2019 WWU Alumni Awards

Meet fellow alumni who are making a difference

Michael Christopher Brown, 2019 Distinguished Alumnus, College of Humanities and Social Sciences

Michael Christopher Brown


Distinguished Alumnus, College of Humanities and Social Sciences

Brown’s photography beautifully marries international adventure with images of human intimacy and beauty, studies in contrast between the ugliness of war and the beauty of those caught within wars. After completing his bachelor’s degree in psychology in 2000 at WWU, Brown completed a master’s degree in documentary photography at Ohio University and interned at National Geographic Magazine. He has become known for bringing under-reported international stories to mass audiences with work in Libya, Egypt, China, Congo, Central African Republic, Cuba and Palestine, often capturing images with an iPhone. Follow his work on Instagram @michaelchristopherbrown.  

Andrew Vallee, 2019 Distinguished Alumnus, College of Fine and Performing Arts

Andrew Vallee

Co-founder, Smith and Vallee Cabinet Makers and Smith and Vallee Gallery

Distinguished Alumnus, College of Fine and Performing Arts

Vallee, ’96, B.A., art, teamed up after graduation with Wesley Smith, ’95, and founded Smith & Vallee Cabinet Makers of Edison, which creates hand-crafted cabinetry for homes and businesses throughout the region. In 2007, they opened Smith & Vallee Gallery in a restored schoolhouse nearby to showcase new and established artists. Vallee is an artist in his own right whose work has been exhibited at Smith & Vallee as well as the Whatcom Museum of History and Art, Bainbridge Island Museum of Art and Museum of Northwest Art.

Latonya and Douglas Leek, 2019 Young Philanthropists of the Year

Douglas W. and Latonya G. Leek

Young Philanthropists of the Year

The Leeks both earned bachelor’s degrees at Western, Douglas in English in ‘98 and Latonya in general studies in ‘00. Douglas returned to Western for a master’s in student personnel administration in ‘99, and later completed a doctorate at Seattle University. They strongly value education and understand the role finances play in students’ persistence and success. So they helped fund the endowment of five Ethnic Student Center Scholarships. Next, they created the Cora D. Hill Memorial Scholarship Endowment for Transfer Students, in honor of a dear friend and 1999 Western alumna. And their Leek Family Job Preparation and Networking Award provides two annual $1,000 awards to graduating students of color to purchase professional clothing for job interviews. Then last year, the Leeks decided to create the Leek Family Scholarship for undocumented students, which funds two two-year tuition and book awards to high achieving students.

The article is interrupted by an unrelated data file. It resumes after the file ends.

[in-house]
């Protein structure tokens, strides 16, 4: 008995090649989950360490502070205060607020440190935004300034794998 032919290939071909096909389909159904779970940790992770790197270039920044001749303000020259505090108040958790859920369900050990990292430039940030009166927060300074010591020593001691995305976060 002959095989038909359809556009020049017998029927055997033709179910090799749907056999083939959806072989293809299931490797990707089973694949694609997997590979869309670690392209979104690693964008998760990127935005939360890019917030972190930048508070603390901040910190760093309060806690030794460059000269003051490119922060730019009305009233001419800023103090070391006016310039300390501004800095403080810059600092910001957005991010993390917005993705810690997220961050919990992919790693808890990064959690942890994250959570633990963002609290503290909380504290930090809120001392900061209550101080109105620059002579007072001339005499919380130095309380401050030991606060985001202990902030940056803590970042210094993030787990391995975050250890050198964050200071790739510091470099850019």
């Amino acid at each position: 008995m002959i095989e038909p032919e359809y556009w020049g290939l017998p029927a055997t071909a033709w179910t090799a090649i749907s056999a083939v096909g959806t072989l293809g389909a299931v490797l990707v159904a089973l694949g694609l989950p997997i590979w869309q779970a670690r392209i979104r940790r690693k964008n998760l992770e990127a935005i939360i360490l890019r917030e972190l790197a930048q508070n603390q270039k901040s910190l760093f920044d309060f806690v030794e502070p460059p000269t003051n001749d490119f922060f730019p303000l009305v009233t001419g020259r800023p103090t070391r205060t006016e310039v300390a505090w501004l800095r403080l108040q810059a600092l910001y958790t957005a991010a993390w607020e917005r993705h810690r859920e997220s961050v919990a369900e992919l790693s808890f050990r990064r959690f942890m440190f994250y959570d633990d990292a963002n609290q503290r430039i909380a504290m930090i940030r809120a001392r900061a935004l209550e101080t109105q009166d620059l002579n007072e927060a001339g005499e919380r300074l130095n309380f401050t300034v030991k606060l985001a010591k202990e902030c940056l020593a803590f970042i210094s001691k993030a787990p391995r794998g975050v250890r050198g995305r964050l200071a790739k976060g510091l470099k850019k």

Christy Johnson, 2019 Distinguished Alumna, College of Business and Economics

Christy Johnson

Founder and CEO, Artemis Connection

Distinguished Alumna, College of Business and Economics

Johnson, ’01, B.A., economics, is an innovator who believes human capital is the key to corporate success. After teaching at Bellingham High School, Johnson earned master’s degrees in education and business at Stanford University. She then joined McKinsey & Co. and worked with executives in the U.S. and Europe. But when her newborn twins needed postnatal care, she realized the structure of corporate culture keeps caregivers from living full lives without the good graces of an understanding manager—not a given in the workplace. So she got the idea for Artemis Connection, “a consultancy that focuses on strategic solutions, with data and design thinking, plus provides a flexible working model for our own talent." Her work can be a challenge—telling hard truths to powerful executives. But when they listen (and they often do) she sees them succeed.